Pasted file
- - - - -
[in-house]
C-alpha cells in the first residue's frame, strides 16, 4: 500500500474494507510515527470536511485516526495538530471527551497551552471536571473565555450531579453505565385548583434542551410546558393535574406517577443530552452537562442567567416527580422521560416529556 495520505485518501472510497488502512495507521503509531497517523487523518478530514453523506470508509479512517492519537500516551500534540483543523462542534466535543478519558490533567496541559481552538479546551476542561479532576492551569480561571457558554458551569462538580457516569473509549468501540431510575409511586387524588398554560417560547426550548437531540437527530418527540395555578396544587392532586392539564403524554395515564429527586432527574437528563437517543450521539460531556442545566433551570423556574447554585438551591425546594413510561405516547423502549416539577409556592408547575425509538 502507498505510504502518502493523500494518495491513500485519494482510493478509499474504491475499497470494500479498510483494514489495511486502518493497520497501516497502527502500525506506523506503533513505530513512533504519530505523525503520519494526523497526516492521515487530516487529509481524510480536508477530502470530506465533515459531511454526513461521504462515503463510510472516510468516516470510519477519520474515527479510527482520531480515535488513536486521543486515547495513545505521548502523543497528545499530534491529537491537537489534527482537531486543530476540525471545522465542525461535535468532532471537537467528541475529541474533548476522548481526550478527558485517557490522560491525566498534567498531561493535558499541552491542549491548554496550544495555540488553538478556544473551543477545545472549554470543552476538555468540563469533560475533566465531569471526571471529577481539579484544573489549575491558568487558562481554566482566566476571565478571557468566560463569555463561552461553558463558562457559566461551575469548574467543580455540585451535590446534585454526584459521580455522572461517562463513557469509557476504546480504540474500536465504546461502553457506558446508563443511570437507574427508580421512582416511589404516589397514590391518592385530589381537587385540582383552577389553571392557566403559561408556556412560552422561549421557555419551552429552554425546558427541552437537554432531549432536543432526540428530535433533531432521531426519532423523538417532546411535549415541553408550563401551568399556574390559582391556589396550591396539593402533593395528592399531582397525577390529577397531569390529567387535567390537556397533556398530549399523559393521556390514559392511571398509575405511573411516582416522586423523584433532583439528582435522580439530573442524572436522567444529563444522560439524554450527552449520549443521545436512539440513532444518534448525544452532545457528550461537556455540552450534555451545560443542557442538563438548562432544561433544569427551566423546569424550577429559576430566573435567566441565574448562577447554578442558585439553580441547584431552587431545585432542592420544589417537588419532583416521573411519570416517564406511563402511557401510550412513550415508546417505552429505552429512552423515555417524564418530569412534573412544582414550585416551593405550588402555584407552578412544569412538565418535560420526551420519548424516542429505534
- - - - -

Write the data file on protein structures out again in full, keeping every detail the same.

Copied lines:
[in-house]
C-alpha cells in the first residue's frame, strides 16, 4: 500500500474494507510515527470536511485516526495538530471527551497551552471536571473565555450531579453505565385548583434542551410546558393535574406517577443530552452537562442567567416527580422521560416529556 495520505485518501472510497488502512495507521503509531497517523487523518478530514453523506470508509479512517492519537500516551500534540483543523462542534466535543478519558490533567496541559481552538479546551476542561479532576492551569480561571457558554458551569462538580457516569473509549468501540431510575409511586387524588398554560417560547426550548437531540437527530418527540395555578396544587392532586392539564403524554395515564429527586432527574437528563437517543450521539460531556442545566433551570423556574447554585438551591425546594413510561405516547423502549416539577409556592408547575425509538 502507498505510504502518502493523500494518495491513500485519494482510493478509499474504491475499497470494500479498510483494514489495511486502518493497520497501516497502527502500525506506523506503533513505530513512533504519530505523525503520519494526523497526516492521515487530516487529509481524510480536508477530502470530506465533515459531511454526513461521504462515503463510510472516510468516516470510519477519520474515527479510527482520531480515535488513536486521543486515547495513545505521548502523543497528545499530534491529537491537537489534527482537531486543530476540525471545522465542525461535535468532532471537537467528541475529541474533548476522548481526550478527558485517557490522560491525566498534567498531561493535558499541552491542549491548554496550544495555540488553538478556544473551543477545545472549554470543552476538555468540563469533560475533566465531569471526571471529577481539579484544573489549575491558568487558562481554566482566566476571565478571557468566560463569555463561552461553558463558562457559566461551575469548574467543580455540585451535590446534585454526584459521580455522572461517562463513557469509557476504546480504540474500536465504546461502553457506558446508563443511570437507574427508580421512582416511589404516589397514590391518592385530589381537587385540582383552577389553571392557566403559561408556556412560552422561549421557555419551552429552554425546558427541552437537554432531549432536543432526540428530535433533531432521531426519532423523538417532546411535549415541553408550563401551568399556574390559582391556589396550591396539593402533593395528592399531582397525577390529577397531569390529567387535567390537556397533556398530549399523559393521556390514559392511571398509575405511573411516582416522586423523584433532583439528582435522580439530573442524572436522567444529563444522560439524554450527552449520549443521545436512539440513532444518534448525544452532545457528550461537556455540552450534555451545560443542557442538563438548562432544561433544569427551566423546569424550577429559576430566573435567566441565574448562577447554578442558585439553580441547584431552587431545585432542592420544589417537588419532583416521573411519570416517564406511563402511557401510550412513550415508546417505552429505552429512552423515555417524564418530569412534573412544582414550585416551593405550588402555584407552578412544569412538565418535560420526551420519548424516542429505534